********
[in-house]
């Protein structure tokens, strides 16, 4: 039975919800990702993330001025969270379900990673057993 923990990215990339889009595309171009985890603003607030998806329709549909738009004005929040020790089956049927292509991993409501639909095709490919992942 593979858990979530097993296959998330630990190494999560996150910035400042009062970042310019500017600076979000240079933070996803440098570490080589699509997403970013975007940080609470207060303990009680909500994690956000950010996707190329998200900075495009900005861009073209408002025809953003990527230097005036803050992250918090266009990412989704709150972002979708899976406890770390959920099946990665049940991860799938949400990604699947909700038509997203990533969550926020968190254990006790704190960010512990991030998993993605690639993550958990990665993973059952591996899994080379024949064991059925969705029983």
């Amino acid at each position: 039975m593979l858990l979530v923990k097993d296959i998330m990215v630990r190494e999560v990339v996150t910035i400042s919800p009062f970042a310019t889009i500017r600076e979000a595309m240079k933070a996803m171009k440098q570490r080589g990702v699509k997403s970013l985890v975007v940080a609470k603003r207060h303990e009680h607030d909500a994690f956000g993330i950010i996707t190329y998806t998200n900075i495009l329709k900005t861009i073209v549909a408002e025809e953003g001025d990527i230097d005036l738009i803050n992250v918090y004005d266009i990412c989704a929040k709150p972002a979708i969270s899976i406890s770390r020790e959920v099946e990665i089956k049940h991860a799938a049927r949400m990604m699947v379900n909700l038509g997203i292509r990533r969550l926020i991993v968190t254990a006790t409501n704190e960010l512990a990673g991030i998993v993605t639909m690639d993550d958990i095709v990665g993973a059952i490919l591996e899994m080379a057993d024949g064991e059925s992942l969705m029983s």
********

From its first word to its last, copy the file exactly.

[in-house]
């Protein structure tokens, strides 16, 4: 039975919800990702993330001025969270379900990673057993 923990990215990339889009595309171009985890603003607030998806329709549909738009004005929040020790089956049927292509991993409501639909095709490919992942 593979858990979530097993296959998330630990190494999560996150910035400042009062970042310019500017600076979000240079933070996803440098570490080589699509997403970013975007940080609470207060303990009680909500994690956000950010996707190329998200900075495009900005861009073209408002025809953003990527230097005036803050992250918090266009990412989704709150972002979708899976406890770390959920099946990665049940991860799938949400990604699947909700038509997203990533969550926020968190254990006790704190960010512990991030998993993605690639993550958990990665993973059952591996899994080379024949064991059925969705029983």
């Amino acid at each position: 039975m593979l858990l979530v923990k097993d296959i998330m990215v630990r190494e999560v990339v996150t910035i400042s919800p009062f970042a310019t889009i500017r600076e979000a595309m240079k933070a996803m171009k440098q570490r080589g990702v699509k997403s970013l985890v975007v940080a609470k603003r207060h303990e009680h607030d909500a994690f956000g993330i950010i996707t190329y998806t998200n900075i495009l329709k900005t861009i073209v549909a408002e025809e953003g001025d990527i230097d005036l738009i803050n992250v918090y004005d266009i990412c989704a929040k709150p972002a979708i969270s899976i406890s770390r020790e959920v099946e990665i089956k049940h991860a799938a049927r949400m990604m699947v379900n909700l038509g997203i292509r990533r969550l926020i991993v968190t254990a006790t409501n704190e960010l512990a990673g991030i998993v993605t639909m690639d993550d958990i095709v990665g993973a059952i490919l591996e899994m080379a057993d024949g064991e059925s992942l969705m029983s």